Bong-smoking skeleton rides motorbike

The magic and mystery of heavy metal is somewhat of a closed book to me. That the musicians are skilled is not in question, and their fans are models of admirable loyalty. But the merch? Not for me, that whole “black tee-shirt with a picture of a bong-smoking skeleton riding a motorbike across a desert which is also the body of a tanned Amazon warrior in a metal bikini” look.

Mens-Funny-T-Shirt-Darth-Vader-Heavy-Metal-Designer-T-Shirts-Short-Sleeve-Cotton-Tee-Shirts.jpg_640x640And a lot of metal lacks, to my ears, light and shade. Often enough it is just pitch-black, from screaming beginning to screaming end.

But I have met and chatted to pleasant and cultured people wearing the black tees, and they are not the perpetual adolescents the art-work might suggest. Their passion for and appreciation of the music is real. What is more, metal fans put their money where their pierced tongues are.

This record is a seriously obscure early release by a Melbourne, Australia, band Virgin Soldiers. It was put out by a label called Metal for Melbourne (their fourth, and last, release). It is also seriously metal: the two sides are labelled Metal A and Metal B. There are people who love it – enough that a Netherlands outfit put out a bootleg CD in 2008.

Someone in Japan bought it from me for A$50, plus postage. Looking at what the record is selling for now (A$130+) I let it go pretty cheaply, but that is fine. I am glad the record has gone to a home where it will be played and loved.

This is “Metal A”, track 1, a song which the same name as the band, “Virgin Soldiers”. (Which came first?) More than many metal tracks, there is light and shade. The band is tight, the production excellent. I won’t be buying the black tee with the skeleton anytime soon, but I can agree that for what it is, it is genuinely good.

Just listen.

  • Artist: Virgin Soldiers
  • Album: Watching The World
  • Track: Metal A, Track 1 “Virgin Soldiers”
  • Format: 12”, 33⅓ rpm, vinyl, stereo
  • Label: Metal for Melbourne
  • Made in: Australia
  • Catalogue: M4MLP0004
  • Year: 1990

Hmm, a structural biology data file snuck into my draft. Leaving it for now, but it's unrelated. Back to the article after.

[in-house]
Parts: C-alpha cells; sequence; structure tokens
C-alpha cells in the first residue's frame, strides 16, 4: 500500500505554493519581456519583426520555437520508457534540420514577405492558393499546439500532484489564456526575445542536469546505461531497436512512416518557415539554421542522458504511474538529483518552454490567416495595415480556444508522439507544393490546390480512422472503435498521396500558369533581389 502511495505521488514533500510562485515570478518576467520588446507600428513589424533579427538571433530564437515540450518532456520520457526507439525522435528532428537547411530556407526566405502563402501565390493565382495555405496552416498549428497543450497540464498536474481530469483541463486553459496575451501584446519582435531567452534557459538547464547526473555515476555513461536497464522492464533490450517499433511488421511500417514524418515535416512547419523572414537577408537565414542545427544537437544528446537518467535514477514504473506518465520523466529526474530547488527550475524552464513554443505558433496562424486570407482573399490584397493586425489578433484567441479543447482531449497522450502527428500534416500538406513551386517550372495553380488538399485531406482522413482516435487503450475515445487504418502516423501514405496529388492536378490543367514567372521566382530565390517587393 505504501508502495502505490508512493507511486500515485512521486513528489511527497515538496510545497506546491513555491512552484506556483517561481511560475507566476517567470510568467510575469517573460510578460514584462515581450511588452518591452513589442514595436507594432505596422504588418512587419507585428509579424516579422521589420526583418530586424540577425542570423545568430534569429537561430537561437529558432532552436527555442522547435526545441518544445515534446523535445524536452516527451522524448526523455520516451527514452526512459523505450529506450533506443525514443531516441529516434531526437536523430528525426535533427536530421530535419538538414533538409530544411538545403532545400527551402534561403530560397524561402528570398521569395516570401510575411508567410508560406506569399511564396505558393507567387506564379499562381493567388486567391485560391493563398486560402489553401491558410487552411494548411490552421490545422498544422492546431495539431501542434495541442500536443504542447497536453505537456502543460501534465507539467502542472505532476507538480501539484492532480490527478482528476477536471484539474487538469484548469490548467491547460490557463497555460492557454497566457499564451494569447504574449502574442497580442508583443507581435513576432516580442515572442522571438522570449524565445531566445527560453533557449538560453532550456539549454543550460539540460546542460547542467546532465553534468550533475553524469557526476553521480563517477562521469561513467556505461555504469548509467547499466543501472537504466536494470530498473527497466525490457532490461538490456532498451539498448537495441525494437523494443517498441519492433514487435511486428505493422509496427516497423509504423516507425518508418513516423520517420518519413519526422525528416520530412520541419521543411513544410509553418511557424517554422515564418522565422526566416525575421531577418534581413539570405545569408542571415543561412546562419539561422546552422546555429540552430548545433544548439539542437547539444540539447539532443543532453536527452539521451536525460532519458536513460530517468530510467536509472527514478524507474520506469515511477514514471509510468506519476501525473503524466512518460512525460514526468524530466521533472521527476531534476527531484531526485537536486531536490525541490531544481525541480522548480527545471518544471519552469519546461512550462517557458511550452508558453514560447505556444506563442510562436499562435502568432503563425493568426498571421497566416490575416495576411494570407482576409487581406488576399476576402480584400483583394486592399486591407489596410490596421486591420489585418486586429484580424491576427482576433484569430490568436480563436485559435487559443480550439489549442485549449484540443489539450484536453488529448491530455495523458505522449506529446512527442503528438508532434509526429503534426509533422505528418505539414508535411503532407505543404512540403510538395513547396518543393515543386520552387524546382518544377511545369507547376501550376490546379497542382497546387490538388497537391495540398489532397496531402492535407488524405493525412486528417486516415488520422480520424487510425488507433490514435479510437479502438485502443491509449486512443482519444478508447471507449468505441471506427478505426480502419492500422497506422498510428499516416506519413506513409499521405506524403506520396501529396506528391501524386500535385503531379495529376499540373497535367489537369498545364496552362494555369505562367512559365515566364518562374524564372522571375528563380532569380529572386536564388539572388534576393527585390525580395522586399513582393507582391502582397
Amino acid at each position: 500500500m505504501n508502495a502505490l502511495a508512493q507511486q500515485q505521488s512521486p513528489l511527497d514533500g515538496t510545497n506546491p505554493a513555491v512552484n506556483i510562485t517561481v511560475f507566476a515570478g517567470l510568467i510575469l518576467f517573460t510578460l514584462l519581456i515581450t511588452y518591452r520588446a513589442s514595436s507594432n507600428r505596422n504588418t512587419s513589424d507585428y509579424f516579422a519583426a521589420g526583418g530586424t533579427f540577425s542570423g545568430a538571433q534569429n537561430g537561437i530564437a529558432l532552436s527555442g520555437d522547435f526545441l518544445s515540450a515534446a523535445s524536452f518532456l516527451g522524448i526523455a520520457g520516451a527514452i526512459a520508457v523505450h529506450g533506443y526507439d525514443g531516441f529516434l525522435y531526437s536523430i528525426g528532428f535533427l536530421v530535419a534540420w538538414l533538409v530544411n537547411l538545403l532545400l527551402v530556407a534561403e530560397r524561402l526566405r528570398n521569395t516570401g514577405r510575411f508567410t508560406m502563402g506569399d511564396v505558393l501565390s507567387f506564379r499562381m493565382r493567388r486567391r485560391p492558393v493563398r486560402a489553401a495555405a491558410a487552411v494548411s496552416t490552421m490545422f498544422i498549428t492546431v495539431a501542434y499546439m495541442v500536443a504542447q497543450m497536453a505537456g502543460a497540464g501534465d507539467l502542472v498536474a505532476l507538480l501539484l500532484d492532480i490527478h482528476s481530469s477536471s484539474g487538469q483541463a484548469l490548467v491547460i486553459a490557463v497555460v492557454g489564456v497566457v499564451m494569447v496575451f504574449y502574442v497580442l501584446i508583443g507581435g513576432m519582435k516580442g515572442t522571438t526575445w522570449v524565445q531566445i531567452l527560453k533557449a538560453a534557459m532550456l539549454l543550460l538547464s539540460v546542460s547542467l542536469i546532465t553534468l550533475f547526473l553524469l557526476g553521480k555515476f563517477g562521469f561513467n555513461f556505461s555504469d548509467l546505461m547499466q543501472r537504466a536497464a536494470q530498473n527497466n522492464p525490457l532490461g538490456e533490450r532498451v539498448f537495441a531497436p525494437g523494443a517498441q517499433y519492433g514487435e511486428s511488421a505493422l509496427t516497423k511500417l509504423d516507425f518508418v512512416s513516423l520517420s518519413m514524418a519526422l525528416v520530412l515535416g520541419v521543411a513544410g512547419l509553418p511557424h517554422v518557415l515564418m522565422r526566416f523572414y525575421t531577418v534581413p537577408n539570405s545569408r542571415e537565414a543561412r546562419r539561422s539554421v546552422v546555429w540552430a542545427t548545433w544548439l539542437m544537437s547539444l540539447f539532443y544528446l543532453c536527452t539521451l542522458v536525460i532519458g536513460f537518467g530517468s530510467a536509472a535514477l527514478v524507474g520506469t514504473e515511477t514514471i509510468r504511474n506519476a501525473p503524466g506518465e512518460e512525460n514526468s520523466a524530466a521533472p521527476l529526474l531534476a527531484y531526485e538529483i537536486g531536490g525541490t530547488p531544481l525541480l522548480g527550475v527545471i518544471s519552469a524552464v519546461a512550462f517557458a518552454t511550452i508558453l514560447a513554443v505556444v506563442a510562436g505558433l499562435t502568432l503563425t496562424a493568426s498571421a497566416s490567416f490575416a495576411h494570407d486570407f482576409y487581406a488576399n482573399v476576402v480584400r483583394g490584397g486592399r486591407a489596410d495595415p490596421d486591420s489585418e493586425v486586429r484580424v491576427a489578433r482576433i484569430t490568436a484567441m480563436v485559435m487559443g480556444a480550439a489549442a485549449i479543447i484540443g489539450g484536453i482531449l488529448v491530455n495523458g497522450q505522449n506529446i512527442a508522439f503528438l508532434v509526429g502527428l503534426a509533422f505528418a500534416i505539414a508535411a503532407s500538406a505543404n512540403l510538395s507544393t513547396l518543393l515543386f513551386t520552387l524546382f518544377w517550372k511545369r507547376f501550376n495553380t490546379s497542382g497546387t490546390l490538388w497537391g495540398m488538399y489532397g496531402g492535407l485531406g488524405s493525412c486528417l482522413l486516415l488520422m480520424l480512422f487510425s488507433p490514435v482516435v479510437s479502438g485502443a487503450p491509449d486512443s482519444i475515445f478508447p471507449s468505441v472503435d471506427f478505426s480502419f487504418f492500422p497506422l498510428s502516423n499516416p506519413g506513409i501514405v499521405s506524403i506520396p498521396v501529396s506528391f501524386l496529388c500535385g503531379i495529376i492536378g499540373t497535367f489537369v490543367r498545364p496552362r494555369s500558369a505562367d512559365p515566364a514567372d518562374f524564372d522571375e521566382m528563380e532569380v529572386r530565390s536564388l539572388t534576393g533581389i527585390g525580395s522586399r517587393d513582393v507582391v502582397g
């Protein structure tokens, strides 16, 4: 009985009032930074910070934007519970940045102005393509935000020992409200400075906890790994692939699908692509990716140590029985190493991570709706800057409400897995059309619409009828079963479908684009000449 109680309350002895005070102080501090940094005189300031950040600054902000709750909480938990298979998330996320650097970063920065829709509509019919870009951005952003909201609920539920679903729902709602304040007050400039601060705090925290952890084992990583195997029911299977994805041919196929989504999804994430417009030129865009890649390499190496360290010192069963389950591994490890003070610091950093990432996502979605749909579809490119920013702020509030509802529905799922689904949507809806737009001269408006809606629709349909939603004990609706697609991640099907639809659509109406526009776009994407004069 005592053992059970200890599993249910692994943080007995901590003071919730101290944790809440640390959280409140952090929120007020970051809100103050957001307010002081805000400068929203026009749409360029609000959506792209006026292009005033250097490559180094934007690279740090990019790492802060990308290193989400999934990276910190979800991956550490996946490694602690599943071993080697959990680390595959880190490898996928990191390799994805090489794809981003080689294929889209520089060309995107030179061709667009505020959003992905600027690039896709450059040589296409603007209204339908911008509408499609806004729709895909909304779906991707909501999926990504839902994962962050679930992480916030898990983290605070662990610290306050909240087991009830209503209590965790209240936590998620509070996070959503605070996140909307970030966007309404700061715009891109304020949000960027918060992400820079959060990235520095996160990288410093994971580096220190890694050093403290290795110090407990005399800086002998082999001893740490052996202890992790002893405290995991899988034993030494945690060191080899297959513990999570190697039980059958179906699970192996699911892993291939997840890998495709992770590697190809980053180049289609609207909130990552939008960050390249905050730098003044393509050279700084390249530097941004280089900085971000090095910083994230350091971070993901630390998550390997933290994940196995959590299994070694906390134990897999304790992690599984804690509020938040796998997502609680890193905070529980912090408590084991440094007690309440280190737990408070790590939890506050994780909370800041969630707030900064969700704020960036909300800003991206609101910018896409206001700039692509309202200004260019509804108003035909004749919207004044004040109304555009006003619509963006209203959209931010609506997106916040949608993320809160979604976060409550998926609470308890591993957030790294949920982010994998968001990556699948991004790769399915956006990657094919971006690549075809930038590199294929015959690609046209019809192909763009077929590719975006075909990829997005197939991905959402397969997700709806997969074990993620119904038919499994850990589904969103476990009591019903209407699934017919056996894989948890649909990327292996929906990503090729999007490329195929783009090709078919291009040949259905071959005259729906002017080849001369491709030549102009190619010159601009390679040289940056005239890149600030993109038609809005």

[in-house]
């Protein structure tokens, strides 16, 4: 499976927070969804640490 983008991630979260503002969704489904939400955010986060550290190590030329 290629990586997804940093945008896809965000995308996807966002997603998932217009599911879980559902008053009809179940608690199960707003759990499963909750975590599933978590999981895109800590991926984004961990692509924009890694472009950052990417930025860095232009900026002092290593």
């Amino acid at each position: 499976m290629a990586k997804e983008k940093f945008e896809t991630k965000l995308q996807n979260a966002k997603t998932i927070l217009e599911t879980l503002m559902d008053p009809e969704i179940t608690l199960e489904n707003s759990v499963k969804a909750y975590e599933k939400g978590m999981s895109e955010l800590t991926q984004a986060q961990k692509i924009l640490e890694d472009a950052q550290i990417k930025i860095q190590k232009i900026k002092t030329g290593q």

Played banjo, wore funny hats

He was, everyone agrees, “a Melbourne institution”. Perhaps because my day job is to teach criminology, the term institution has an ambivalent ring for mine. Her Majesty’s Prison Pentridge, where the hardest criminals in the land were incarcerated behind bluestone walls and razor wire until the 1990s, that too was “a Melbourne institution”.smacka sleeveGraham Francis Fitzgibbon, better known by the nickname “Smacka”, was an institution of a happier kind. He was a jazz musician, a singer and player of the banjo. He made a living doing disxieland and comedy. He established a successful jazz club and restaurant, the first of its kind in Melbourne. Smacka died quite young, in 1979, so I don’t remember him. So I asked some older friends for their recollections. “Played banjo, wore funny hats,” replied one, via an iPhone. Others recalled him as a genial entertainer, a legend in Australian jazz circles, appeared in some ads, a hard-working showman.

He appeared on television variety shows, and also on a peculiar thing called The Penthouse Club, which interspersed gags and music with coverage of the harness racing at Moonee Valley.

“The trots under lights at Moonee Valley” is another Melbourne institution. People flock on there Saturday nights to eat the sort of food they bring to you in hospital, and to lose money. Better than Pentridge, I admit, but I am not a fan of either gambling or horse racing.

But if hosting a TV show based around the trots, and doing ads and corporate gigs allowed Smacka Fitzgibbon to make a living from his banjo, good luck to him. He was an entrepreneurial spirit. This record seems to have been given away at a corporate function, sponsored by a long-defunct Australian tool manufacturer, Daniel Forge. Now that is something from another time – in Australia we no longer make even nuts and bolts, let alone the spanners to tighten them.

The thing is, forget the the silly hats and slapstick. The bloke could play. Have a listen to this recording, a version of “I’m a Ding Dong Daddy From Dumas”. Smacka played well, sung smoothly, and led a tight band performing Dixieland jazz in fine style.

  • Artist: Smacka Fitzgibbon
  • Single Title: I’m a Ding Dong Daddy From Dumas
  • Track: Side A “I’m a Ding Dong Daddy From Dumas”
  • Format: 7”, 45 rpm
  • Label: Fable FB-236
  • Manufactured in: Australia
  • Year: 1975

Many of the records featured on this blog, and hundreds of others, are for sale via Discogs